All Wikiness is but little

Something wrong with the Wikipedia article you just read? Fix it yourself, says the conventional wisdom. Bill Quick says it may be conventional, but it’s hardly wise:

[W]hat this is actually advocating is a supposed unbiased reference work that is the product of the outcome of contests of strength between two warring factions.

In other words, Wikipedia is a perfect example of an intellectual tyranny of the majority.

Rather a lot of topics are marked with the little padlock that means “semi-protection,” which limits edits to presumably trusted individuals. One such page is the one devoted to Elizabeth Warren, where much of the current dustup originated.

A few observations from me:

  • I am “presumably trusted,” having contributed at least the minimum number of edits; what’s more, I’m cited as a source on a handful of pages. I am as impressed with this as you are, which presumably is Not Very.
  • “Weird Al” Yankovic’s claim to being “White & Nerdy” is partially based on editing Wikipedia (around 1:49).
  • I once edited something on Megan McArdle’s page because she asked me to.
  • Political controversy is not the only thing that will get one’s page locked, as Rebecca Black can tell you. (And this is all the RB update I have for the week, as the poor girl has had the flu.)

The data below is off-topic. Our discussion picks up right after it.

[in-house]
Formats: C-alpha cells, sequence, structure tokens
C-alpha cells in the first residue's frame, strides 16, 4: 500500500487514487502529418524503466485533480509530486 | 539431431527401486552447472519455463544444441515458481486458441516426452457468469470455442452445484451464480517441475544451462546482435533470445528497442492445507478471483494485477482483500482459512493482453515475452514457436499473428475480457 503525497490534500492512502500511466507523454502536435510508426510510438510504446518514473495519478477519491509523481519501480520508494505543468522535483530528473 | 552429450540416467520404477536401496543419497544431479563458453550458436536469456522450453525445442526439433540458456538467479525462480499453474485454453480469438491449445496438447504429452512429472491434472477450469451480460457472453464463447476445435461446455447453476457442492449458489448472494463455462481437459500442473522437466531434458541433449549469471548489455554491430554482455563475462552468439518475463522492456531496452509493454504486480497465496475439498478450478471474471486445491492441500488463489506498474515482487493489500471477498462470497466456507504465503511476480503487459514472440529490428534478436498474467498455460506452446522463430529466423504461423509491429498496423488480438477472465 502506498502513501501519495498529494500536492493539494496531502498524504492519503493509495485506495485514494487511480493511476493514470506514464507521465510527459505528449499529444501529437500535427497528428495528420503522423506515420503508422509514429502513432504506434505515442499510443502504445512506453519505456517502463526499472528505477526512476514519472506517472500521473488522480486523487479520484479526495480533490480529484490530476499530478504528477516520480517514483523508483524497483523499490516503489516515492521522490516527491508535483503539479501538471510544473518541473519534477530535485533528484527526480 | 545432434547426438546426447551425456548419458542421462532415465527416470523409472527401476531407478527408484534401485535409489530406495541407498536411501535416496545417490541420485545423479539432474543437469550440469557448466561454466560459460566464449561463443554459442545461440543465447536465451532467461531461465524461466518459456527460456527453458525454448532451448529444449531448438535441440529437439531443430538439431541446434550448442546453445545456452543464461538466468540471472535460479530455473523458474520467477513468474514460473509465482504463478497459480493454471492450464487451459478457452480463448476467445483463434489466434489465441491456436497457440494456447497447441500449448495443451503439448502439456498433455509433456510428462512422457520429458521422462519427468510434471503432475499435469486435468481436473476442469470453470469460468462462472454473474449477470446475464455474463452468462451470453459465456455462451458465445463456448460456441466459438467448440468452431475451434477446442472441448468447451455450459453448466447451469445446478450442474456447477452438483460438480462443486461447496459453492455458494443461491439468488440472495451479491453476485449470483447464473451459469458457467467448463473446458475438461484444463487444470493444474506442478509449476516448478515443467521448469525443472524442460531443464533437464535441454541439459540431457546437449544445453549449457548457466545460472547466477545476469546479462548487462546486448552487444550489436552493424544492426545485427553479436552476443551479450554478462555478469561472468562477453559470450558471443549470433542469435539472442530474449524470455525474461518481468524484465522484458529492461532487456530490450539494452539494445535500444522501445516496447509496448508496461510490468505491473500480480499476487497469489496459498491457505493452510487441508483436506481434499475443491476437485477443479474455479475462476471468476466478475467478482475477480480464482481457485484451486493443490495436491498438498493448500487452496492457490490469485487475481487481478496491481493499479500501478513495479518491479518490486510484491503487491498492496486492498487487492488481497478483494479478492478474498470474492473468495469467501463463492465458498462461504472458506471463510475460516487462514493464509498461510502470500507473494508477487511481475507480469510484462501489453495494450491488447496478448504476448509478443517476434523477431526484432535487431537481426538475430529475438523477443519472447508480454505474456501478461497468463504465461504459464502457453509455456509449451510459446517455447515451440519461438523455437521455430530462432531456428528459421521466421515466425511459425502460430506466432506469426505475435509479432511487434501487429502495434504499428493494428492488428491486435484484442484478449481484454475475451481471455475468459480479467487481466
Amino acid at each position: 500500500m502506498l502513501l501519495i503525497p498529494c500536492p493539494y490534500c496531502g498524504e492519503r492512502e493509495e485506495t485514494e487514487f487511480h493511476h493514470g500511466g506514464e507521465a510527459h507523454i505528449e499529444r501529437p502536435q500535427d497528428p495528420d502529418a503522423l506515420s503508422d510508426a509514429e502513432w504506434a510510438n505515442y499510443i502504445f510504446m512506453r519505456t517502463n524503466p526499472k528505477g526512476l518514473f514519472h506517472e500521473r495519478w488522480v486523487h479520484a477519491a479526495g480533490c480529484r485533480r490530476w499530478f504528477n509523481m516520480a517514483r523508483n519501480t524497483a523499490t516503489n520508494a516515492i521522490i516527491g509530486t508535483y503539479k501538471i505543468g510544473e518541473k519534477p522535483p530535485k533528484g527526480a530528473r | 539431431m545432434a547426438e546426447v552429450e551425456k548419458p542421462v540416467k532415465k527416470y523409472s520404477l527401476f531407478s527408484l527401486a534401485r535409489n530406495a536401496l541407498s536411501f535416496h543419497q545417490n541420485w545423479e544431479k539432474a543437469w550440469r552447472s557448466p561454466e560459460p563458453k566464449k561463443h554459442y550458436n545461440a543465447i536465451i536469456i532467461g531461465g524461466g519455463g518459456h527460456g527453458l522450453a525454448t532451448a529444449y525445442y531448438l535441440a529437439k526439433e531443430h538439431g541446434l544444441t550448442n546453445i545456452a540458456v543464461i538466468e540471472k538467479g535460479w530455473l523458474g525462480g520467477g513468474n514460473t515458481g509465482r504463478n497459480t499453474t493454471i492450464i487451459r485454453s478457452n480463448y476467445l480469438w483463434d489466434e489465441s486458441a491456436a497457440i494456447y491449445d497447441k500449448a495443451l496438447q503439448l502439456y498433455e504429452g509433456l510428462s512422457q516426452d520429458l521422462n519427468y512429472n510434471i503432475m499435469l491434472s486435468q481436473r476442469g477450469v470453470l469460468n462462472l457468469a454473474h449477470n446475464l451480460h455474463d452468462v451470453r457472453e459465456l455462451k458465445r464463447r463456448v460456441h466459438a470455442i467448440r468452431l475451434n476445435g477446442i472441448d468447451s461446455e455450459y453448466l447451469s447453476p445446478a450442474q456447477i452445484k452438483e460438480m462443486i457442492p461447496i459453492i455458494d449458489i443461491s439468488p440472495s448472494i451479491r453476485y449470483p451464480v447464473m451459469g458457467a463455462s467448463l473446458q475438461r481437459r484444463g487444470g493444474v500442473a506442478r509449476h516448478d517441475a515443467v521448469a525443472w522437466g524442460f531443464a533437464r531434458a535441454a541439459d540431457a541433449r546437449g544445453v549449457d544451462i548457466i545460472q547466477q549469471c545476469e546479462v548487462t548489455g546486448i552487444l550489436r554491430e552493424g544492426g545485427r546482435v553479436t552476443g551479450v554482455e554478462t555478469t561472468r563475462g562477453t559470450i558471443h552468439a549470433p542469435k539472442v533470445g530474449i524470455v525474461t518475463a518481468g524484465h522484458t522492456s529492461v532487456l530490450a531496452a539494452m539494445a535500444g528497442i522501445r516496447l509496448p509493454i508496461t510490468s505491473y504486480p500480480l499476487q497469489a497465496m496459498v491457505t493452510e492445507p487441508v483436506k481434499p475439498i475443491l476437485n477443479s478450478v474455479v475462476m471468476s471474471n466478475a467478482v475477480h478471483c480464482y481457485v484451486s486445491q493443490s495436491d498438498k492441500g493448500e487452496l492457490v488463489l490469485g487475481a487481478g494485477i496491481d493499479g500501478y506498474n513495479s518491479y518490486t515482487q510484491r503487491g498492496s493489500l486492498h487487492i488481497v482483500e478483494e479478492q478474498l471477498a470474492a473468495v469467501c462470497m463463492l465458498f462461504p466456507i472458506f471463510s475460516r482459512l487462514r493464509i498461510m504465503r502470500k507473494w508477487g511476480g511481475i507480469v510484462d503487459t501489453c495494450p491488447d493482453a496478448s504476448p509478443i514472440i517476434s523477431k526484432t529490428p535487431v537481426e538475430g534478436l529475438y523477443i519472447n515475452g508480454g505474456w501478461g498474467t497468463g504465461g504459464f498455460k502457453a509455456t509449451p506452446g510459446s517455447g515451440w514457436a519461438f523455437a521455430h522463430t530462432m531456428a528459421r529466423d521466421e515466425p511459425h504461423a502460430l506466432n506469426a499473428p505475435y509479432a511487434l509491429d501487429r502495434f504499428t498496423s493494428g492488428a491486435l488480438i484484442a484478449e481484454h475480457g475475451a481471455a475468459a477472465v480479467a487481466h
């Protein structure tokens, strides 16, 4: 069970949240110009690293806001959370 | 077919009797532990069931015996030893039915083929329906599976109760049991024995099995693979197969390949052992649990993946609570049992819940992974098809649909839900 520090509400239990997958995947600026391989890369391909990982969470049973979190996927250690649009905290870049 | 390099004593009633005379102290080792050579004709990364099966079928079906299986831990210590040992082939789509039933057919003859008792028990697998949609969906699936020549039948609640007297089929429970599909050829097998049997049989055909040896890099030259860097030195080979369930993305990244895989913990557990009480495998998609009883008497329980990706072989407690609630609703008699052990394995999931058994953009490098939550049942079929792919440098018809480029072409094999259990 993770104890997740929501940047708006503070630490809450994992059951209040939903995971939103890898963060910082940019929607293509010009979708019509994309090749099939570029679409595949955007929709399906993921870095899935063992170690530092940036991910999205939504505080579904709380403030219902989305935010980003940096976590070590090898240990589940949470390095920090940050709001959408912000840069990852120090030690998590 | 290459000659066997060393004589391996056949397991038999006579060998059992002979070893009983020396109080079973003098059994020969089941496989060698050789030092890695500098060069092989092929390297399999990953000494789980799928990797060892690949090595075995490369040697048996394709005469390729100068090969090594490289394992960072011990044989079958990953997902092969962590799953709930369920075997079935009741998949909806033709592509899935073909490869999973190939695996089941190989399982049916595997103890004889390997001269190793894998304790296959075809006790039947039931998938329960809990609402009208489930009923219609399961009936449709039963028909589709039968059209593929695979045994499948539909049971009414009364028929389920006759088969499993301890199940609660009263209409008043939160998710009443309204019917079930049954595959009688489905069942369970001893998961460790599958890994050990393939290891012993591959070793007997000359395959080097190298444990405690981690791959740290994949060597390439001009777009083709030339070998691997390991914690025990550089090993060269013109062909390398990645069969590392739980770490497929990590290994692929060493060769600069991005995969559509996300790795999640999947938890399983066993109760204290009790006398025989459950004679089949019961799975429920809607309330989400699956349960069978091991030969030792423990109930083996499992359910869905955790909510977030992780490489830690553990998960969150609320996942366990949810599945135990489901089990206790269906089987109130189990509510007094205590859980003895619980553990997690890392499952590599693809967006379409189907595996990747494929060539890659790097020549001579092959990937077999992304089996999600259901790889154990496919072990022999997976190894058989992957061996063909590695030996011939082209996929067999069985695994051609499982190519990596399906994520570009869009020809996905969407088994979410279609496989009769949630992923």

I admit to citing Wikipedia rather a lot in these pages, but it’s more a form of shorthand than it is a means of deceit, at least for me.

Comments (2)




Zooeypalooza 17!

It took the Baseball Crank to remind me that I have been remiss:

Tweet by Dan McLaughlin

Crank links to this. With that in mind:

Zooeypalooza 17!

Mousing about may prove enlightening, or at least enlargening.

Paloozas gone by: ZP 1, ZP 2, ZP 3, ZP 4, ZP 5, ZP 6, ZP 7, ZP 8, ZP 9, ZP 10, ZP 11, ZP 12, ZP 13, ZP 14, ZP 15, ZP 16.

Comments (5)




I got plenty of nothing

And nothing, evidently, is plenty for all of us:

Nothing

(Via Dating Fails.)

Comments (6)




Sustain this, pal

Brian J. quotes a letter to the editor of The Wall Street Journal:

While most studies show that certain organic crops, such as corn, would have slightly lower yields and lower total production than conventional crops, the studies also show organic farming can feed the world, and in developing countries organic methods would increase food production and self-sufficiency.

Or maybe wouldn’t:

Both of these things cannot be true. Well, they cannot be true unless there’s an unspoken premise in the second that the world eat organic bean burritos per day and give up their steaks and chicken. Which is not so unspoken in other parts of the movement.

While I am generally at least somewhat enthusiastic about organics, I suspect that the best part of the bean burrito is the pesticide residue.